Keeping Your Staff

  • Steve Jones - SSC Editor

    SSC Guru

    Points: 721420

    Comments posted to this topic are about the item Keeping Your Staff

  • Doctor Who 2

    SSCertifiable

    Points: 7919

    Very interesting. Lots to say, here. Some of which probably shouldn't be said. Like you said about most of us, my job has become uninteresting and not at all challenging.

    Rod

  • GeorgeCopeland

    SSCertifiable

    Points: 6972

    All true. And yet, I have noticed that some people who have a bad attitude about their jobs seem instead to have a bad attitude about life. They leave for a new job and soon hate that one, too. Here's the deal: the problems that you see around you, they exist everywhere. Often, instead of leaving a job, you can reap much better personal and professional results by doing what you can to make the work around you better. To all of those developers who ring me up, asking to come back--I love you brother, but the answer is no.

  • TL

    Old Hand

    Points: 348

    I guess I'm an outlier.  I hit 25 years with my employer last spring which isn't a real rare thing here.  Old company in an old industry where it's not unheard of to meet 3rd or even 4th generation employees.  The ability to retain employees over the long haul requires a corporate culture which is committed to both helping them succeed and identifying what constitutes success for that individual employee.  Being large enough to move people around internally to give them new challenges when they start getting bored really helps.

  • Steve Jones - SSC Editor

    SSC Guru

    Points: 721420

    TL wrote:

    I guess I'm an outlier.  I hit 25 years with my employer last spring which isn't a real rare thing here.  Old company in an old industry where it's not unheard of to meet 3rd or even 4th generation employees.  The ability to retain employees over the long haul requires a corporate culture which is committed to both helping them succeed and identifying what constitutes success for that individual employee.  Being large enough to move people around internally to give them new challenges when they start getting bored really helps.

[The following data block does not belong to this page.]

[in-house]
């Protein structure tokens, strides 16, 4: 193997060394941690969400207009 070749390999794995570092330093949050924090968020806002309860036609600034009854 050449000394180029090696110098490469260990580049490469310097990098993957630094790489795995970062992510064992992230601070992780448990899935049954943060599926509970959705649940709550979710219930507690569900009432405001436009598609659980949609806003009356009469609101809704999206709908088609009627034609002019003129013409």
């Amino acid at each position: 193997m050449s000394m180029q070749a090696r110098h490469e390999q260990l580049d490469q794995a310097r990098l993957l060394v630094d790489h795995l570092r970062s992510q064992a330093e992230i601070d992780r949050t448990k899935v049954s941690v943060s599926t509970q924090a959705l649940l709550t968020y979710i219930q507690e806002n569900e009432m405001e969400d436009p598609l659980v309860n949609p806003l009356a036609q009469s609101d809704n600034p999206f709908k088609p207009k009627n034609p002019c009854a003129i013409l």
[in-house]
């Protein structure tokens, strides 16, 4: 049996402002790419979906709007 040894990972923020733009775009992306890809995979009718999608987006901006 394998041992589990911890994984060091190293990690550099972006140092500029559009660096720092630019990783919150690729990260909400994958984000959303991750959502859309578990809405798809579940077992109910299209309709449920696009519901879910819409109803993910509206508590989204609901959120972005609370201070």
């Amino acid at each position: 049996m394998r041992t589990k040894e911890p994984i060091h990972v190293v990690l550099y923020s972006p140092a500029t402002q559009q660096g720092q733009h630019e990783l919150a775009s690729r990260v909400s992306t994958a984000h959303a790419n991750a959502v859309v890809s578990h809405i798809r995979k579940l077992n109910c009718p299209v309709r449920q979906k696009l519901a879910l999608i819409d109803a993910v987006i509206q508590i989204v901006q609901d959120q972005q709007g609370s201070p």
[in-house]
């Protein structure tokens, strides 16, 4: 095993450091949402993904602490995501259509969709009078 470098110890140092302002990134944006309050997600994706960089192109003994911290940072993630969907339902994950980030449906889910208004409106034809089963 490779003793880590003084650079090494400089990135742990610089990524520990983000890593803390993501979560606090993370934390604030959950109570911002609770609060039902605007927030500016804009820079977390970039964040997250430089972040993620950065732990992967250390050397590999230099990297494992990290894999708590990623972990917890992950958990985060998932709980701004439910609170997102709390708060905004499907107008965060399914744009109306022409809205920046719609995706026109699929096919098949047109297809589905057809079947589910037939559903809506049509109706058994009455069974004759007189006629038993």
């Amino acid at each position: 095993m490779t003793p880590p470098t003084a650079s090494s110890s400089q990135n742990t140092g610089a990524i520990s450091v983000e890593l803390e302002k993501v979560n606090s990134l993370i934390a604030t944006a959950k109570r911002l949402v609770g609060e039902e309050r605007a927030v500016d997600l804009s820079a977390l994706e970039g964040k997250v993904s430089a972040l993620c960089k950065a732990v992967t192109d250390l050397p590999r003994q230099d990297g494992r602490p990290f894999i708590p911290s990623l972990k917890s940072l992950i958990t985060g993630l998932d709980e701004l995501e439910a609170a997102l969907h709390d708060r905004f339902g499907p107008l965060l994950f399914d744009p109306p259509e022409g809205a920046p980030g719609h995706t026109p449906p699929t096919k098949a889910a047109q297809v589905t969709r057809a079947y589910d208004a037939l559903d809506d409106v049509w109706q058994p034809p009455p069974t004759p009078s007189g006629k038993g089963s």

Certainly an outlier. Even 20 years ago when I worked in large orgs, the number of people that hit 15 or 20 years is small. a tiny fraction of the staffing. Even 10 was relatively rare enough they could dedicate a space to recognize them.

  • TL

    Old Hand

    Points: 348

    When I was hired in the mid 90's I worked with a large number of IT employees with 20+ years of service.  One guy on my team had been in IT at the company for 35 years at that point (he was IT employee #2).   In general longevity here is celebrated and visible.  From the internal website, this week we have four people hitting 40 years with the company, one hitting 35, two hitting 30, and 5 hitting 25 years (most aren't IT folks).  Because we are not a software development house, software is a tool for us not a product.  So in depth knowledge of the business to understand it's needs are often more important than superstar level development skills.  That knowledge comes from experience, and leads to the organization valuing keeping employees around more than some others do.

     

     

     

  • Eric M Russell

    SSC Guru

    Points: 125114

    One aspect to this that doesn't get mentioned very often is that pensions don't exist in IT - or at least it doesn't here in the US private sector, so there is no  compelling reason for a talented employee to stay on beyond what what's provided on their biweekly paycheck. Salary is a deciding factor, because that's the only basis for building up a retirement fund, and the acquisition of new technical knowledge from one's daily work is very important from a practical perspective, because that's the hedge against extended unemployment, if one should get laid off.

    "Do not seek to follow in the footsteps of the wise. Instead, seek what they sought." - Matsuo Basho

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